As I look into the remainder of my senior year, I feel a sense of overwhelming loss. This year, there will be no graduation; there will be no last day of classes, no senior social and no sense of celebration. Lewis & Clark is a vibrant community filled with caring and kind people, and I am incredibly sad that for my last few months here, I will remain at a distance. Despite that, however, I am incredibly grateful to be at a school like this one during a crisis.
Through the past week of transitioning to online classes, LC has demonstrated its compassion. It was there in the email I received from a certain computer science professor, assuring his students that although we would be a safe distance away, LC would continue to deliver small classes and available faculty. It was there when I picked up the phone at the IT Service Desk to help very stressed, frustrated people, and they took the time to thank me for the work I was doing. It was there in the emotional support offered by friends, co-workers and fellow students. This has been and will continue to be a difficult time for everyone, but I am so grateful to be a part of a community that is so caring and supportive.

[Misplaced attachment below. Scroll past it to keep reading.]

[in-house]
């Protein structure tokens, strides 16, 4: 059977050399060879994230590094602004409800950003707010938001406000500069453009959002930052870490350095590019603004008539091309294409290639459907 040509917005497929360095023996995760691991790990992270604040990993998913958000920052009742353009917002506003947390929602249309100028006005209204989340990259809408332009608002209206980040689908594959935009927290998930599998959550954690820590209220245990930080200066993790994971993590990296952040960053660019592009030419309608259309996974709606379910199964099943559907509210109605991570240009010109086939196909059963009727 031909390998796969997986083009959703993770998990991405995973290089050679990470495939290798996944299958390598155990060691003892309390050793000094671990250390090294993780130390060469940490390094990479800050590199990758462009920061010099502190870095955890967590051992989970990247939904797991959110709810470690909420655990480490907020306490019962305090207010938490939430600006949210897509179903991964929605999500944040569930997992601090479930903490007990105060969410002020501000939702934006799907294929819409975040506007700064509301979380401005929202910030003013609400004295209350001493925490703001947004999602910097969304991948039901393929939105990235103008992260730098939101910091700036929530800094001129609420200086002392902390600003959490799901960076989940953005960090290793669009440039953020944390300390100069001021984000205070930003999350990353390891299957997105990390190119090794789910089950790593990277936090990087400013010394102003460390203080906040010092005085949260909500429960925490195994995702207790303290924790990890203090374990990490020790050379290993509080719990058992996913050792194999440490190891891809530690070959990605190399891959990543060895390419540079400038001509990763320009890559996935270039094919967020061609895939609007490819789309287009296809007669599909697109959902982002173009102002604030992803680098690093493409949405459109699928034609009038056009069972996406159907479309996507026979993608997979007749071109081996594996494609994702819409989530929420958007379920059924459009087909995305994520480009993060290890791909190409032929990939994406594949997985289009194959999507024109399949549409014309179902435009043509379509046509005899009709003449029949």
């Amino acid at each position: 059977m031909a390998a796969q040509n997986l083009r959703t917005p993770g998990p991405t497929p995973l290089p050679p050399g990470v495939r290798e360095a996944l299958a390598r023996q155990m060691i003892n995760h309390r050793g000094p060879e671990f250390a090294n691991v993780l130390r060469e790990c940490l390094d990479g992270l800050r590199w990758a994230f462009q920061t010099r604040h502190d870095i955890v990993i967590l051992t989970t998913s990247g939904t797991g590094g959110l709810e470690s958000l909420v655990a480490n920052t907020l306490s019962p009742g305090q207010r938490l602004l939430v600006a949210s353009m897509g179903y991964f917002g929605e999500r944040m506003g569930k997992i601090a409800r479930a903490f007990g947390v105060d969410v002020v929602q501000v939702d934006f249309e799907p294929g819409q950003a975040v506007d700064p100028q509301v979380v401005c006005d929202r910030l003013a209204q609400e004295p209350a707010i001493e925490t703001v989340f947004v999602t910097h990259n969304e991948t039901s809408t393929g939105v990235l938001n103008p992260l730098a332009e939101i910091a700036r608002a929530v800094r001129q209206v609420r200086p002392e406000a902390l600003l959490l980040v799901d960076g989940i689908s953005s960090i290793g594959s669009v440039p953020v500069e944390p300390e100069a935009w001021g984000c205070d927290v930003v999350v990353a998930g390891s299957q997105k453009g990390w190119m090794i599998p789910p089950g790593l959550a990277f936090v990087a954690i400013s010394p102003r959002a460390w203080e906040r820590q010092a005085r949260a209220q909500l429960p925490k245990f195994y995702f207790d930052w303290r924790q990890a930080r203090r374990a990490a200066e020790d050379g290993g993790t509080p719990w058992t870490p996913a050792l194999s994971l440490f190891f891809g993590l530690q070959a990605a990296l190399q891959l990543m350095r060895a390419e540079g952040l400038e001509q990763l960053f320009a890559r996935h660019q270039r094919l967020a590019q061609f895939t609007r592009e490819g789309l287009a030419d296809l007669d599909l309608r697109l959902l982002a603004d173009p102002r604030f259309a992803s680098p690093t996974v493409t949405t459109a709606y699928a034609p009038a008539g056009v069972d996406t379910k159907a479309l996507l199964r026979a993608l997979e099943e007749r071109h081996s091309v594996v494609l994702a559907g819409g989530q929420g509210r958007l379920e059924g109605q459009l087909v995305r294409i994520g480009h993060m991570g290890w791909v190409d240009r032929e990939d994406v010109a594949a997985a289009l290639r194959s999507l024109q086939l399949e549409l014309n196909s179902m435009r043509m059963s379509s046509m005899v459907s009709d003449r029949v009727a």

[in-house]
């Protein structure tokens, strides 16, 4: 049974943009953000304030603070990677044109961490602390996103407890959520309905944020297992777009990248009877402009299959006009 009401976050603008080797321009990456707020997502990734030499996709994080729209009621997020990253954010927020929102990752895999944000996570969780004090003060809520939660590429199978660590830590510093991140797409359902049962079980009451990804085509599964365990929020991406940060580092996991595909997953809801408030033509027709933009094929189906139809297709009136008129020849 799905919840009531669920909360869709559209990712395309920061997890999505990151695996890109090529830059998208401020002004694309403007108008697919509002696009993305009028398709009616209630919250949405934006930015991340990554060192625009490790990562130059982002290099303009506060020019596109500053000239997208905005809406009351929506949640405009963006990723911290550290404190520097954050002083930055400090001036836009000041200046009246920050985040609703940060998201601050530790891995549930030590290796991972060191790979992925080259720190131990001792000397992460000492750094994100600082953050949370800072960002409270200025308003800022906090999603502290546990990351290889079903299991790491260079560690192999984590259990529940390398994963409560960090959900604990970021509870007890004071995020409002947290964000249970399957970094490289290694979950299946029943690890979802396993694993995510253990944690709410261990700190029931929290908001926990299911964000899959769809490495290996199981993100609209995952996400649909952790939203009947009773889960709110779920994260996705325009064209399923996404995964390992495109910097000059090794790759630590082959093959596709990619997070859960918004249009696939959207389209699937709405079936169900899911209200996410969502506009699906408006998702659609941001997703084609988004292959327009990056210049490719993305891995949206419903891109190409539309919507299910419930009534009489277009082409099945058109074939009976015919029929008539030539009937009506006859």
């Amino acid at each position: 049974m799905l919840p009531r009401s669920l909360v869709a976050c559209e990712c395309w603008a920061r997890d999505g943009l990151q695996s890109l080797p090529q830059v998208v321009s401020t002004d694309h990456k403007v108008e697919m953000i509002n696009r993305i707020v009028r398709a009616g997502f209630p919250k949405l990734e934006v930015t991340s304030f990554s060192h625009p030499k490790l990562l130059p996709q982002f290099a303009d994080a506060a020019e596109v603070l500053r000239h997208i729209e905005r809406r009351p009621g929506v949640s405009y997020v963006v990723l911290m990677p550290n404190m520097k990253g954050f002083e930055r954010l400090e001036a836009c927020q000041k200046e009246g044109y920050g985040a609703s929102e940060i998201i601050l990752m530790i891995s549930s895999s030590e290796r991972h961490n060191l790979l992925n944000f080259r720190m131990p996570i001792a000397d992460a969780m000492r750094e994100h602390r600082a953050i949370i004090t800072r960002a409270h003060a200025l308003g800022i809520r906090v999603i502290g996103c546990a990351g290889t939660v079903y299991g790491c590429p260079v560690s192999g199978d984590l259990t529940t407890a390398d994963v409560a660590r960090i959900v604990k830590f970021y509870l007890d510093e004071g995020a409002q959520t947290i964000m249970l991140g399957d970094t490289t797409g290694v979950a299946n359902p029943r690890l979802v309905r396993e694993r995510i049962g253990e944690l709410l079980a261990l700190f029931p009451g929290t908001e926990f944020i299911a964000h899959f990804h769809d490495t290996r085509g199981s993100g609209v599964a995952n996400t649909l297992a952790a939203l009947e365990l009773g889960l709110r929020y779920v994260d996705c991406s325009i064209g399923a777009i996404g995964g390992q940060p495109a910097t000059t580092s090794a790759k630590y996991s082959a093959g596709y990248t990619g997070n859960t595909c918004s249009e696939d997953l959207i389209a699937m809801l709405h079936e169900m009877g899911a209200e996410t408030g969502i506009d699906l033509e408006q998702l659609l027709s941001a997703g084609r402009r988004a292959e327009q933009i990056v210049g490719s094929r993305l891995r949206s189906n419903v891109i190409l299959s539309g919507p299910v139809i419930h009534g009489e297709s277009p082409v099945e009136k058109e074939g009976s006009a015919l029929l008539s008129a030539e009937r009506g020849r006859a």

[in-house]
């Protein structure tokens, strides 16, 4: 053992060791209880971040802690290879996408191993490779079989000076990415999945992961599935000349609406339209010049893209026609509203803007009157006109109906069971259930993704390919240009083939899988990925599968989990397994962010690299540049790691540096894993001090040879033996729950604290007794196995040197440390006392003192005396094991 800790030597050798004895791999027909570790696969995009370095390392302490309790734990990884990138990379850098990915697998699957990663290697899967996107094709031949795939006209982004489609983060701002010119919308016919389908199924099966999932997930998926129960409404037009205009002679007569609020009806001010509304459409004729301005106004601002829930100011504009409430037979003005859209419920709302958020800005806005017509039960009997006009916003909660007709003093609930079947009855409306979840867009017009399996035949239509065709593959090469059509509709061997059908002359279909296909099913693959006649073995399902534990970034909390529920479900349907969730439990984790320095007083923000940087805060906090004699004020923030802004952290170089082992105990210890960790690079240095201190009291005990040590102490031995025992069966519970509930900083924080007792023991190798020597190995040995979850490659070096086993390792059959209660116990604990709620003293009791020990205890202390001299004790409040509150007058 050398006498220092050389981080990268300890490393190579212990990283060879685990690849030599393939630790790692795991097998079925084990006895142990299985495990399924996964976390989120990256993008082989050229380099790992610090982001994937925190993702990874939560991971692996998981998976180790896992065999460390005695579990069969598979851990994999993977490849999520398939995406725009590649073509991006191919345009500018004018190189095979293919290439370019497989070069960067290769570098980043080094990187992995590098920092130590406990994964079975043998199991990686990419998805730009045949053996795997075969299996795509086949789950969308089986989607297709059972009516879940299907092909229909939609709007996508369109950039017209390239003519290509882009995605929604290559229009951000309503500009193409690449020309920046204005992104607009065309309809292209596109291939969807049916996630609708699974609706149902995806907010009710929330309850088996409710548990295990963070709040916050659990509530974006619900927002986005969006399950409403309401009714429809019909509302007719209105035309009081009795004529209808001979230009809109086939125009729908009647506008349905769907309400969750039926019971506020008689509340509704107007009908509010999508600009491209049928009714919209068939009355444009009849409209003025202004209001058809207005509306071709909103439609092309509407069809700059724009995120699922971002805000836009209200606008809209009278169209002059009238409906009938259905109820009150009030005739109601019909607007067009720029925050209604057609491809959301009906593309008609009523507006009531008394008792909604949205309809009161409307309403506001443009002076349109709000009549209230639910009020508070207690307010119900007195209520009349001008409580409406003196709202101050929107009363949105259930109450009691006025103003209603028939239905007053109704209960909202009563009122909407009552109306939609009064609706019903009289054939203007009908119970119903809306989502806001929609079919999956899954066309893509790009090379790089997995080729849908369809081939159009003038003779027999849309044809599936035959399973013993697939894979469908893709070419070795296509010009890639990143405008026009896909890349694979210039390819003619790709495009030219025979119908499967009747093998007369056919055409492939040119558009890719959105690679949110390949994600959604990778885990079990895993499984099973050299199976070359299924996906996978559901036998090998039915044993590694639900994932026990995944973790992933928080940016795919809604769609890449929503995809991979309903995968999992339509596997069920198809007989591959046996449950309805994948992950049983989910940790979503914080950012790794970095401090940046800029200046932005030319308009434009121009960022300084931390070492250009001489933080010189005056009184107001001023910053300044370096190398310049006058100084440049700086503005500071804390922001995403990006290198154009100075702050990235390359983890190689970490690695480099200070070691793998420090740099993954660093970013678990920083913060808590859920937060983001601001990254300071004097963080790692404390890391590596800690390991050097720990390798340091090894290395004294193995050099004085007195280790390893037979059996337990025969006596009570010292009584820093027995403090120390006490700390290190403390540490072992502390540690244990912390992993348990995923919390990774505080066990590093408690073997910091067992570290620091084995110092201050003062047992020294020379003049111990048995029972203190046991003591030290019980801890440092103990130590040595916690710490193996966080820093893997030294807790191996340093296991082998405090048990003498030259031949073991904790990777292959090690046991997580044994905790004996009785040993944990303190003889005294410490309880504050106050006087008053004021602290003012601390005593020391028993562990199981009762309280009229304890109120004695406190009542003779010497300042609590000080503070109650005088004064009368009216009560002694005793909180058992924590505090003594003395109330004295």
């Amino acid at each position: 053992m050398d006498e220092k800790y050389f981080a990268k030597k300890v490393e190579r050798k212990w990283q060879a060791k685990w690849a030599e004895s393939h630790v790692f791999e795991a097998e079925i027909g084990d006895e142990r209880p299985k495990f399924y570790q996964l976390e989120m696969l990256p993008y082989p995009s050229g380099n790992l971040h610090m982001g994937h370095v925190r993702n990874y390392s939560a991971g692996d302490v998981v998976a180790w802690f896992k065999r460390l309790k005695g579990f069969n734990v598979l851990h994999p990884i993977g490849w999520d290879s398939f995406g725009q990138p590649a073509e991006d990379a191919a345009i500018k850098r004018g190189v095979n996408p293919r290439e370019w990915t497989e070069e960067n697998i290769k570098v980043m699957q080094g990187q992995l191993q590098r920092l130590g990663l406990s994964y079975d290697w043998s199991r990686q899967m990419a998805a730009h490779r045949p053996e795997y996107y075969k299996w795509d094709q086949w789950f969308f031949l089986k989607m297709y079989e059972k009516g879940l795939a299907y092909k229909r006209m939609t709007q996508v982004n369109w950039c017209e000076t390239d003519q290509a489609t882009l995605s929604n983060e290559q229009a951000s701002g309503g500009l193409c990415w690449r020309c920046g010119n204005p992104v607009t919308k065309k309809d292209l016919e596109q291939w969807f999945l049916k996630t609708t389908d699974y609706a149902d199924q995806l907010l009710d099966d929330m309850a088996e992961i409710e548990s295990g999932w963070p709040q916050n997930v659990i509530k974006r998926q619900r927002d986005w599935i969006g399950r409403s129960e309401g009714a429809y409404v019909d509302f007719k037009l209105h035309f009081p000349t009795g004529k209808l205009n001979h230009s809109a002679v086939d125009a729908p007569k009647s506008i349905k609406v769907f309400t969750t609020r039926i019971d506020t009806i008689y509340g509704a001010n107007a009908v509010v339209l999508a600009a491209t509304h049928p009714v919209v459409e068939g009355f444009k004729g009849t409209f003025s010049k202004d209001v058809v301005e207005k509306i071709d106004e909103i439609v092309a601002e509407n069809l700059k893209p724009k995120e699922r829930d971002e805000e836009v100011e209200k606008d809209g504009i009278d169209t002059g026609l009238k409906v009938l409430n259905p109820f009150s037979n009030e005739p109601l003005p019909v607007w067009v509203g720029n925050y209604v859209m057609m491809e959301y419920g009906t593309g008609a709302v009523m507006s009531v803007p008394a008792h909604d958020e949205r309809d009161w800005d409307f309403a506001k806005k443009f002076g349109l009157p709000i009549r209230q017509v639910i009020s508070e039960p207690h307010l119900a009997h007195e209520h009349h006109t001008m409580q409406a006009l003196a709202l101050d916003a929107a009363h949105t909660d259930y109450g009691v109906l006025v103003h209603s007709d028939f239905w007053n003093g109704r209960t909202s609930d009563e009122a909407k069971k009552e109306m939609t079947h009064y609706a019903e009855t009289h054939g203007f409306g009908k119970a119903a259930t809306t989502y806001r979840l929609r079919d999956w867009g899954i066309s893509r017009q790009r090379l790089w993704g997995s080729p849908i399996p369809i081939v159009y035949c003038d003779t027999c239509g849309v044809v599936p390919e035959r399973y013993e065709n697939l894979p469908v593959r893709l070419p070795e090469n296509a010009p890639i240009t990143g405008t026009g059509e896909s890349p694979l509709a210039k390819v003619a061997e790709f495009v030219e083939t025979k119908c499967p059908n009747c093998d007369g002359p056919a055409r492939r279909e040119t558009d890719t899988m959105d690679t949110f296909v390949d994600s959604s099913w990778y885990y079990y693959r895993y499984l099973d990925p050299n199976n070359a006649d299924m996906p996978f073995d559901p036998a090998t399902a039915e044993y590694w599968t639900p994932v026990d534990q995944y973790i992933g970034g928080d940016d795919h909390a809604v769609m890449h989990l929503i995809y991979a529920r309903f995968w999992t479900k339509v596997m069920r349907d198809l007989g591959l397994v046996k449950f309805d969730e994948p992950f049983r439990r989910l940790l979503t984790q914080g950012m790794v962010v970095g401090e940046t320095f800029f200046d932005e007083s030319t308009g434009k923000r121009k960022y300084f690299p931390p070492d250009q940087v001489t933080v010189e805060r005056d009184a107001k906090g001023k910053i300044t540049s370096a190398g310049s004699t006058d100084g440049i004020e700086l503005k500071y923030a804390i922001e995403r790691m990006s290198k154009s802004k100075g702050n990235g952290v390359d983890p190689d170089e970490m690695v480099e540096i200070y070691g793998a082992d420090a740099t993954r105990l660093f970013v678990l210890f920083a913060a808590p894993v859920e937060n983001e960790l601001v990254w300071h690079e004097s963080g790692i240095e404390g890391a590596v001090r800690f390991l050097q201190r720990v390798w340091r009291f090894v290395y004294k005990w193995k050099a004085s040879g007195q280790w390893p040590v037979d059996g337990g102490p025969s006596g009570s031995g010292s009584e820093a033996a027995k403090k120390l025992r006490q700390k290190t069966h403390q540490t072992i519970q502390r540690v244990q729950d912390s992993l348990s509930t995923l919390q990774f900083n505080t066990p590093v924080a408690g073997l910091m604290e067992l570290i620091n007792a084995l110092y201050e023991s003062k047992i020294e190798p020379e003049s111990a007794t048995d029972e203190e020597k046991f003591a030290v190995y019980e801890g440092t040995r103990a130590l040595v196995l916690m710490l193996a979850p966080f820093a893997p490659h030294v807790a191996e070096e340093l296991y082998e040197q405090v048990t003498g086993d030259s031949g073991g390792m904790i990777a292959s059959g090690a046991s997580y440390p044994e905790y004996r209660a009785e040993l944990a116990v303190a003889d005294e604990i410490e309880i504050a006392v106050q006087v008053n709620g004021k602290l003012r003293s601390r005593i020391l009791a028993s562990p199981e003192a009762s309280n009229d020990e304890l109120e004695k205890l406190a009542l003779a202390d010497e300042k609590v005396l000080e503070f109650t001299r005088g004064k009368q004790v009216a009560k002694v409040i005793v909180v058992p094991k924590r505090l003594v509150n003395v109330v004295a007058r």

In better times, I loved this school. Now, I find myself simultaneously grieving and grateful to have been a part of it. I will miss this beautiful campus, with its Dutch cobblestones and its trees that drip icy rain down the back of your shirt. I will miss thesometimes incredibly intimate and always interesting discussions in my English classes. I will miss late nights in the library fueled by coffee and stress and the silent knowledge that my classmates are suffering too. I will miss the Dovecote in the morning and the smell of flowers in the spring and the satisfaction of finally driving home after a long, long day.
LC is doing the right thing by transitioning to online classes, and I am glad that the administration is taking deliberate and conscious steps to keep its students, staff and faculty safe. I see schools throughout the country shuttering their doors and forcing their students out, and it makes me proud to be a part of a community that realizes that not everyone can or should leave.